So we inked it on the calendar. Tuesday for lunch – our Valentine’s date. We’re not much for crowds, so we have rarely gone out on February 14th. The 10th is close enough. But we also have a new source for inspiration: a Date Night Passport.

I had seen this idea on Pinterest – a booklet of date night ideas that you mark off as you complete them. And it immediately resonated with me. We could create our own date night bucket list. In fact, I had already been lamenting the fact that we live in a small city known for its top-rate restaurants, but we’ve never taken advantage of this. I knew we needed to get intentional about trying new date spots (besides which, our favorite gyros shop closed down).

So I created our very own passport. It has the names of 46 restaurants in our city that I want to be sure we try out. I included addresses, phone numbers, and price ranges for all of them to make it that much easier for us to decide (and make reservations if we need to). Italian, BBQ, steakhouse, French, Japanese, Irish pub, even pizza await us.

Tomorrow we’ll try Cajun at Heaven on Seven. I can’t wait.

If you’d like to create your own “Passport to a Great Date Night,” you can download the printable booklet here. It contains categories for 14 different date nights (mostly restaurant-themed, but you can interpret the prompts as you wish. Italian could mean going to a bocce court instead of pasta).

Updated February 2017: Now the Date Night Passport is available for Date Night activities (bowling, improv, wine tasting, etc). This version has 30 different ideas of things to do on a date to keep you and the one you love inspired and having fun together. Use it to create your own date night bucket list that you can check off and fill with “stamps.” Check out my Etsy shop to buy your copy to download and start using tonight!

Help for Spring Break, Spring Cleaning & More: March/April Articles

The kids are bickering, the house is a mess, and you’re just wishing you could get away from it all. Does that sound like your family’s spring break? No? Maybe yours goes more like this: the kids are bickering, your car/hotel room/suitcase is a mess, and you’re just wishing you could get away from it all.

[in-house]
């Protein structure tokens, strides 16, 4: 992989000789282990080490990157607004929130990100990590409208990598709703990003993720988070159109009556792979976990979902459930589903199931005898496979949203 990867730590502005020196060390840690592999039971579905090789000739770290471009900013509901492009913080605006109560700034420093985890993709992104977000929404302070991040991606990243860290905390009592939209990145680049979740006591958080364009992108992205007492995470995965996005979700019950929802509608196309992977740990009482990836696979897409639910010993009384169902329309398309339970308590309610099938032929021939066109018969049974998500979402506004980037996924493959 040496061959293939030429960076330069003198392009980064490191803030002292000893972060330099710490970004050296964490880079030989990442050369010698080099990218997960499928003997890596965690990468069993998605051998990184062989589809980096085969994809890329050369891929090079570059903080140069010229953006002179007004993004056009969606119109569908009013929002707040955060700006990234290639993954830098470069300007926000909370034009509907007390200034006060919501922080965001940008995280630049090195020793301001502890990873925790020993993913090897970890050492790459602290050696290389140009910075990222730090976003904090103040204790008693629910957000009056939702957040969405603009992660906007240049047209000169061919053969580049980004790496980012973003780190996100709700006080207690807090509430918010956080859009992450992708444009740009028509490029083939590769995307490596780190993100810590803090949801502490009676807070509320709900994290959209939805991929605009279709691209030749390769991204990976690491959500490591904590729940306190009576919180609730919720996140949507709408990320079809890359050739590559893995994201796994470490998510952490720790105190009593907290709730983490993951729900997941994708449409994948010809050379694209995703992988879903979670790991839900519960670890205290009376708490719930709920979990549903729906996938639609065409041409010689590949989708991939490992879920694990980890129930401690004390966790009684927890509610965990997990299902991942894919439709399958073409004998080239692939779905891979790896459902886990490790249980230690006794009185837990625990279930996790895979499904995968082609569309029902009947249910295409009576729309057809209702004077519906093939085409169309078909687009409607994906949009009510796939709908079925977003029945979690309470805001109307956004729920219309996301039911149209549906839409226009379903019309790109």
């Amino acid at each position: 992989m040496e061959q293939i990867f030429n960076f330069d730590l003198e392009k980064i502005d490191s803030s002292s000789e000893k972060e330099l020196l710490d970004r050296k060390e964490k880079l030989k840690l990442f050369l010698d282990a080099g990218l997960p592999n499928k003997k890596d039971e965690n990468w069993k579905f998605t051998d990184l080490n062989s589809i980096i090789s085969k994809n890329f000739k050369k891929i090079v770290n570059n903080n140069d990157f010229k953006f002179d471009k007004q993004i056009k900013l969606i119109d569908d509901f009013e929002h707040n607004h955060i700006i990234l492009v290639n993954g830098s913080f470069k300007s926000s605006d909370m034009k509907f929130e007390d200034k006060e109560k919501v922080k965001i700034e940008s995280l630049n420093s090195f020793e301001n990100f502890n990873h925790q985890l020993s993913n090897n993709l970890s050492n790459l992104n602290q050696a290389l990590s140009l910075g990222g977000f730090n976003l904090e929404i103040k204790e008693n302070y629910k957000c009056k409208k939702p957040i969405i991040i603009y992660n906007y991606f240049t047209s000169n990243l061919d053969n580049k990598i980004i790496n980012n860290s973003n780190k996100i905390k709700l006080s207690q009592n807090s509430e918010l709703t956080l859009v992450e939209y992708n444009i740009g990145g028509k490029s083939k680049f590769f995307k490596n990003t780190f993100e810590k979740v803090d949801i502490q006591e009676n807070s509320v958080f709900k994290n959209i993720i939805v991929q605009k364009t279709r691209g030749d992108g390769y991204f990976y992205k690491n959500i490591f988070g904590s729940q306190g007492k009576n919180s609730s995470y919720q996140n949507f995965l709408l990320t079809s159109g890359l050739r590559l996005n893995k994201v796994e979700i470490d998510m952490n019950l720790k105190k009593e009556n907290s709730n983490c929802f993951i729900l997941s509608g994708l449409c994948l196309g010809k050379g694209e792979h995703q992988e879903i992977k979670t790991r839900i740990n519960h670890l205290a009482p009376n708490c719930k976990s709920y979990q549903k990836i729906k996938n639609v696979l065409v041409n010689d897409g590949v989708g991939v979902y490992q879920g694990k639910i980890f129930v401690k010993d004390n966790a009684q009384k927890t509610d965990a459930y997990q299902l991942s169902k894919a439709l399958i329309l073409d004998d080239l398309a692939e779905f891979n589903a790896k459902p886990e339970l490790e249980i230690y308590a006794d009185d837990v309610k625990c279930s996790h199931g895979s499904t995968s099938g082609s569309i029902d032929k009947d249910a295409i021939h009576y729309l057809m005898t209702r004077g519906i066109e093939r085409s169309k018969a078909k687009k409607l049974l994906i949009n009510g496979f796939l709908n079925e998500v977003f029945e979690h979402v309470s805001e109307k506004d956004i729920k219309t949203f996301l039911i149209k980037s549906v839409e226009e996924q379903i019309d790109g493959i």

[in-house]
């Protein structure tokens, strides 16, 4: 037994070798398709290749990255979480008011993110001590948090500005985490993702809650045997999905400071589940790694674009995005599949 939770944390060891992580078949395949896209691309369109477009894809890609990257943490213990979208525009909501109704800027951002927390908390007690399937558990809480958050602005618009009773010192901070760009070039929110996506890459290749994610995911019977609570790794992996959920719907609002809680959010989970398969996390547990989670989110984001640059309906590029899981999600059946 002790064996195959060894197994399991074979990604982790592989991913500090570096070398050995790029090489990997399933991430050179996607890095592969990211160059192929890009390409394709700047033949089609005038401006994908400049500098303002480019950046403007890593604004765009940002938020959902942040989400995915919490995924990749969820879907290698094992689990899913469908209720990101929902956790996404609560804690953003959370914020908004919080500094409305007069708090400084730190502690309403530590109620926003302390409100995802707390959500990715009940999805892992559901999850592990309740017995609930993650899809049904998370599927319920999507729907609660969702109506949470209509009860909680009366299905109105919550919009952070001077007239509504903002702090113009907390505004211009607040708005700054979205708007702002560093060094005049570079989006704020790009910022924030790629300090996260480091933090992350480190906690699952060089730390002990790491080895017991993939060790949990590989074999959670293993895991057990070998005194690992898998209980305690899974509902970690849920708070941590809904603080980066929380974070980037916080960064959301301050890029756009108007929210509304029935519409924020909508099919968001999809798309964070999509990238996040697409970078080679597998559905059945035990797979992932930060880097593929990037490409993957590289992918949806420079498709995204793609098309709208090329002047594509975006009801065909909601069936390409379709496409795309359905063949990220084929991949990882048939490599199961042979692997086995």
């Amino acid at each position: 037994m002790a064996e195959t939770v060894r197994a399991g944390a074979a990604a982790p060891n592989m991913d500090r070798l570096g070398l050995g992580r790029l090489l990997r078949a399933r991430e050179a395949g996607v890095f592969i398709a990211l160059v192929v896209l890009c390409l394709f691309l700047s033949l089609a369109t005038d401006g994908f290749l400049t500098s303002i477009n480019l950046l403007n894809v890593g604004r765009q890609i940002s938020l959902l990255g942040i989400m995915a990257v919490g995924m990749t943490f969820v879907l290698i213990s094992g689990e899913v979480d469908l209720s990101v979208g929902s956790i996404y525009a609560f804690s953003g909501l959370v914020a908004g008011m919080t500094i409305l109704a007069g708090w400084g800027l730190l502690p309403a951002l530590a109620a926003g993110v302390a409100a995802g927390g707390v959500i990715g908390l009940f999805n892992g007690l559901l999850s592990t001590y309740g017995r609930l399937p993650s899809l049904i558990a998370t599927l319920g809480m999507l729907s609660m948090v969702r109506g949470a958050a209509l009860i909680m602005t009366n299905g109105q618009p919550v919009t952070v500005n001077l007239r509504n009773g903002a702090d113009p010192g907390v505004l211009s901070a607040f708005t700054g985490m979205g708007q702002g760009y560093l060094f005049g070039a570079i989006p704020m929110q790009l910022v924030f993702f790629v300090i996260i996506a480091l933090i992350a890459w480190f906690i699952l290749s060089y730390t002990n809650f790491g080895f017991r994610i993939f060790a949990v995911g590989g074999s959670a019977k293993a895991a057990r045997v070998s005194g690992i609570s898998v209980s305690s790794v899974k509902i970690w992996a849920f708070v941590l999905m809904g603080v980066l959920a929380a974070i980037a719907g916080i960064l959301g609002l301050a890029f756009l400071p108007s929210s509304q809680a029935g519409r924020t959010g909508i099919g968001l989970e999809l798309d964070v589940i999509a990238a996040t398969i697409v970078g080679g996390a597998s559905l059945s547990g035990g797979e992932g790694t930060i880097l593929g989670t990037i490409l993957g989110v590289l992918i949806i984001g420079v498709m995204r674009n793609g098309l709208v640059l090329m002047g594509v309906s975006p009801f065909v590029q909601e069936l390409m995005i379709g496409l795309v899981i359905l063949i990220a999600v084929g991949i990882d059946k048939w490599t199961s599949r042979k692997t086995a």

Spring TipsParenting and its challenges has no end. There is no getting away from the needs of children and the pressures of running a household. But there are ways to keep yourself in the midst of the joy more often. There are solutions that help you get away from the stress to regroup and refuel – together. I’m thankful as a journalist that I can take some of these common problems and run them by experts and fellow moms for interesting, helpful and doable solutions. In the March and April issues of parenting magazines in the U.S. and beyond, I have articles that offer great insight and tips on these very problems. I hope you’ll read them for yourself so that you can enjoy your family – both during spring break and in the months to come.

Spring Break & Having Family AdventuresFlagler Parent

Planning a Spring Break that Doesn’t Break You, Calgary’s Child

Have You Ever: An Invitation to Adventure, Flagler Parent

Spring Refreshers & Why Kids Should Help with The Chores

31 Refreshers That Take 15 Minutes or Less, Okanagan Child

Chores Make the Grade, Houston Family

Sibling Spats

A Special Solution to Sibling Strife, Atlanta Parent

Public Restroom Comic

Parent-Child Relationships

Mother & Daughter, Shoulder to Shoulder, Family Australia Magazine

Humor for Moms of Preschoolers

The Perils of Public Restrooms with Preschoolers, The Village Family Magazine



Photo credit: Tulip Era in the Ottoman Empire… by Kivanc Nis on Flickr via CC License.

The Best Question to Ask Your Mom This Mother’s Day

PinkFlowerPinWhat would make Mom’s day? If you’re in the midst of shopping and preparing for Mother’s Day, that question is probably on your mind. And maybe you’ve even asked the mom in your life that question directly (or had it asked of you). But asking that question doesn’t always make the celebration any easier. Often we get stuck in the rut of following the clichés. Flowers. Perfume. Breakfast in bed or brunch at a hotel. Those might all be nice, yet it’s hard not to think that mom occasionally deserves something better. Getting to what would be better, or best, is the challenge.